“The recent spike in COVID-19 positivity rates in the state, across Volusia County and on our campus, provides clear and unambiguous evidence, in our view, that now is simply not the time to resume athletic competition,” Chrite wrote. “While the decision to opt out of spring competition is the only responsible one for us at this time, it was not made lightly. We know that this decision greatly impacts our student athletes, our coaching staff, our Marching Wildcats and others.”
Keuka College, in New York’s Finger Lakes region, began the fall semester with in-person instruction but shifted to virtual learning three weeks ago when COVID cases emerged after a “non-sanctioned off-campus gathering,” the college said in a notice Monday.
Although officials said that the number of cases had fallen from a high of 70 on Oct. 15 to about a dozen now, they “decided continuing the remote-learning model is the safest course of action,” the announcement said.
Keuka said that students who return home will be eligible for a room and board credit for the rest of the term, and that students who can’t leave can remain.
— Doug Lederman
Oct. 28, 6:21 a.m. Ed Seidel, president of the University of Wyoming, will shelter in place for 14 days because he was at an event with someone who was subsequently diagnosed with COVID-19. Thus far, Seidel has tested negative for the virus.
“I have worked to follow the guidelines and requirements for face protection and physical distancing while becoming acquainted with the UW community and our state during my first months as president,” Seidel said. “I take seriously my own responsibility to model the conscientious behavior that I have asked our students, faculty and staff to follow. While my contact with the individual who unfortunately tested positive did not meet the standard for me to be officially quarantined by the Department of Health, I’m going to work from home during the 14 days following the known exposure because I feel strongly that it is my responsibility to lead through example. As COVID-19 cases are rising rapidly around the nation and in Wyoming, it is important that we take every precaution to limit the spread of the virus.”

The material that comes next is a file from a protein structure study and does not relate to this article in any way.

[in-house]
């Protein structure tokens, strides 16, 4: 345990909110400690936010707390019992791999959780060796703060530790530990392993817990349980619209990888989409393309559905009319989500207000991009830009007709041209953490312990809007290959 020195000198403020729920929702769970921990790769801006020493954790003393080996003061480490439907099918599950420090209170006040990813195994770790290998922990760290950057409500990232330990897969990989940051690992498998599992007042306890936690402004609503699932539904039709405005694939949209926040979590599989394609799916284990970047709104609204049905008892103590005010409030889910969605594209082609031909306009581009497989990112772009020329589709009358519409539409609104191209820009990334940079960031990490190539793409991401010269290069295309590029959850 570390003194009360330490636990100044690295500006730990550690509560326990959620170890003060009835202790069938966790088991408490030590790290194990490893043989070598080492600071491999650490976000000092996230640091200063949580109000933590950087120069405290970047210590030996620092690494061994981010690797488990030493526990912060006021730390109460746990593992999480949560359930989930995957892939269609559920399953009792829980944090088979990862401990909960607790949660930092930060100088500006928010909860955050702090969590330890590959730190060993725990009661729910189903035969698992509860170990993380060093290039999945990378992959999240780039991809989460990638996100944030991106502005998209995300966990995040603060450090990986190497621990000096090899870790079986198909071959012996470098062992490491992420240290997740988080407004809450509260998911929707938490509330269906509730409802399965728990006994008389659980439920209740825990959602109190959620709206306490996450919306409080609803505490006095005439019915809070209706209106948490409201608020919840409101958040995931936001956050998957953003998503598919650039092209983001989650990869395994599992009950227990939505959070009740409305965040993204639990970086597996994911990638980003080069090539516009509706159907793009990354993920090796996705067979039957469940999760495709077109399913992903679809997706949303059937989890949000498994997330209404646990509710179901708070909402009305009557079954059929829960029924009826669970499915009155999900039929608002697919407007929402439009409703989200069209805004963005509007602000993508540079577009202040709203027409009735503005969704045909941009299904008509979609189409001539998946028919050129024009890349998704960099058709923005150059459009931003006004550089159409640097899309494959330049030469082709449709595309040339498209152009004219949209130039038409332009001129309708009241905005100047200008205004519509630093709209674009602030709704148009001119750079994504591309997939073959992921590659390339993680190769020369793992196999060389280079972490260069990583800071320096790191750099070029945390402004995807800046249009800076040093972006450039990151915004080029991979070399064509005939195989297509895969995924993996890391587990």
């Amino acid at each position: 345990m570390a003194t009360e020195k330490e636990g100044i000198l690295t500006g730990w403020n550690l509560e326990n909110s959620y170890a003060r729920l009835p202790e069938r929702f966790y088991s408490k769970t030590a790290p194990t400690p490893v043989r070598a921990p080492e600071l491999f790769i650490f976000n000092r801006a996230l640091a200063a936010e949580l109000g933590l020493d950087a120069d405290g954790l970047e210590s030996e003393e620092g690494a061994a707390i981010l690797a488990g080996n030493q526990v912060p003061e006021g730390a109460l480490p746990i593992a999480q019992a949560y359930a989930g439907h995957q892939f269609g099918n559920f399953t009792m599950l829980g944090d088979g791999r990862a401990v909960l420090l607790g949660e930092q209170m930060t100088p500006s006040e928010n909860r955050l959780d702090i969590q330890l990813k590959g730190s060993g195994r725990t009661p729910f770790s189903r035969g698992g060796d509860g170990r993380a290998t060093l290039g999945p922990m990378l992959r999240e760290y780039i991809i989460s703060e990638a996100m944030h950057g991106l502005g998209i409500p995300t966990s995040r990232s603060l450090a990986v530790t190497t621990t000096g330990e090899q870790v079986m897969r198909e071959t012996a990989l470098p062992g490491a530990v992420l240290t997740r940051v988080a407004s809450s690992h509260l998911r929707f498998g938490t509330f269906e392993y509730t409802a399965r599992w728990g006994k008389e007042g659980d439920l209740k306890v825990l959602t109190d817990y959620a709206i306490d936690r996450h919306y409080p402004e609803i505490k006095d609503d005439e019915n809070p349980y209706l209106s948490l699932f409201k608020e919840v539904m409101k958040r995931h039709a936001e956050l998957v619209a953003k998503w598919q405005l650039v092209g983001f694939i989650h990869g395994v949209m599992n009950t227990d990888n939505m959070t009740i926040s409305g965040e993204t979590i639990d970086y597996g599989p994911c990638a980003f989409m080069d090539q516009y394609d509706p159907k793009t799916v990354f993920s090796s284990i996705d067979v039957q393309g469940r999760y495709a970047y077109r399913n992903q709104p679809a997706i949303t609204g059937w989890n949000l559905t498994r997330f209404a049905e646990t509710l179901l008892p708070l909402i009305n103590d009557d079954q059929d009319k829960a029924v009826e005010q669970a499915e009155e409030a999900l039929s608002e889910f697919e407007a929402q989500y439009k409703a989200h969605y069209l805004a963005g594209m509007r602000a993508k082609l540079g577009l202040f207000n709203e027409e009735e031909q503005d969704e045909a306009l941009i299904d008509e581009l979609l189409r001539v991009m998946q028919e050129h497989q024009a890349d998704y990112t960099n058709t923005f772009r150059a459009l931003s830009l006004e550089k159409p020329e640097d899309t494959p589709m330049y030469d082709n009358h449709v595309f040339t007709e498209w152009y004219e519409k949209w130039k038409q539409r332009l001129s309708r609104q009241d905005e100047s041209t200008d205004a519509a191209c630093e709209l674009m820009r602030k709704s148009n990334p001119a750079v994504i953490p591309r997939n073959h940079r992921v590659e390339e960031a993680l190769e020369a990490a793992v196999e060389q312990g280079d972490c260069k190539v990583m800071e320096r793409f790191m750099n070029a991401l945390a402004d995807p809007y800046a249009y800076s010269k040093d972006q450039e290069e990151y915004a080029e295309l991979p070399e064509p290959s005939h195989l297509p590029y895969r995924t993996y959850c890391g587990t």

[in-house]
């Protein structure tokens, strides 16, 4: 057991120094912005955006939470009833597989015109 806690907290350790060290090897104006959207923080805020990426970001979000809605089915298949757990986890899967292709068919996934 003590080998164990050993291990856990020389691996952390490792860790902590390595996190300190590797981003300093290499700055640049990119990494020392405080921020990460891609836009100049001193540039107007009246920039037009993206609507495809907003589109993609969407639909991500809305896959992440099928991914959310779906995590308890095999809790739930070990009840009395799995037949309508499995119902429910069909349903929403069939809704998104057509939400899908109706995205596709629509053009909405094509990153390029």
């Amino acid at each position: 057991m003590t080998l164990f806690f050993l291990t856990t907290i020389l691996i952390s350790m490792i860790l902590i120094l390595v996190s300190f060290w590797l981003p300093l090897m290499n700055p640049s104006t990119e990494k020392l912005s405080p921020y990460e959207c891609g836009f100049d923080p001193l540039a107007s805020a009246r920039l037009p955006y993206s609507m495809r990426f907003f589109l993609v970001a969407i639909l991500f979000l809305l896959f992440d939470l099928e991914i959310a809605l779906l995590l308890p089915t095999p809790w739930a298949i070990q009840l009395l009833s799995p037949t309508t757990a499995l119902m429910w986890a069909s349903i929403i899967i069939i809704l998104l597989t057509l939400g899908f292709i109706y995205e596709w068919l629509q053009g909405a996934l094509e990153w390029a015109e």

— Scott Jaschik
Oct. 27, 5:20 p.m. The American public is divided over just about everything — so why wouldn’t it be divided over whether colleges and universities should have brought students back to their physical campuses this fall?
A survey released by the Pew Research Center this week finds Americans split down the middle on the question of whether colleges that are providing “in-person instruction did/did not make the right decision bringing students back to campus this fall.”
Fifty percent of those surveyed by Pew said colleges made the right call — while 48 percent said they did not. But as will probably surprise no one, the proportions look very different by political party. Almost three-quarters of Republicans (74 percent) said that colleges and universities that opened their campuses for in-person instruction made the right decision, while more than two-thirds of Democrats (68 percent) said the institutions were wrong to open.
The survey also sought respondents’ views about the validity of online education, which many students are encountering even if they are physically on campus this fall.
Asked whether a course taken only online provides equal educational value (or not) to a course taken in a classroom, fewer than one in three Americans (30 percent) says it does — while 68 percent say online courses are inferior. Respondents with a bachelor’s degree were most likely (75 percent) to say an online course doesn’t measure up, compared to 64 percent of those with a high school diploma or less.
And Americans continue to be deeply divided about the state of higher education generally (though nobody is all that happy with it).
A majority of respondents to the Pew poll (56 percent) said that the U.S. higher education system is going in the wrong direction, while 41 percent said it is going in the right direction.
While half of Democrats (49 percent) say higher education is going in the right direction and the…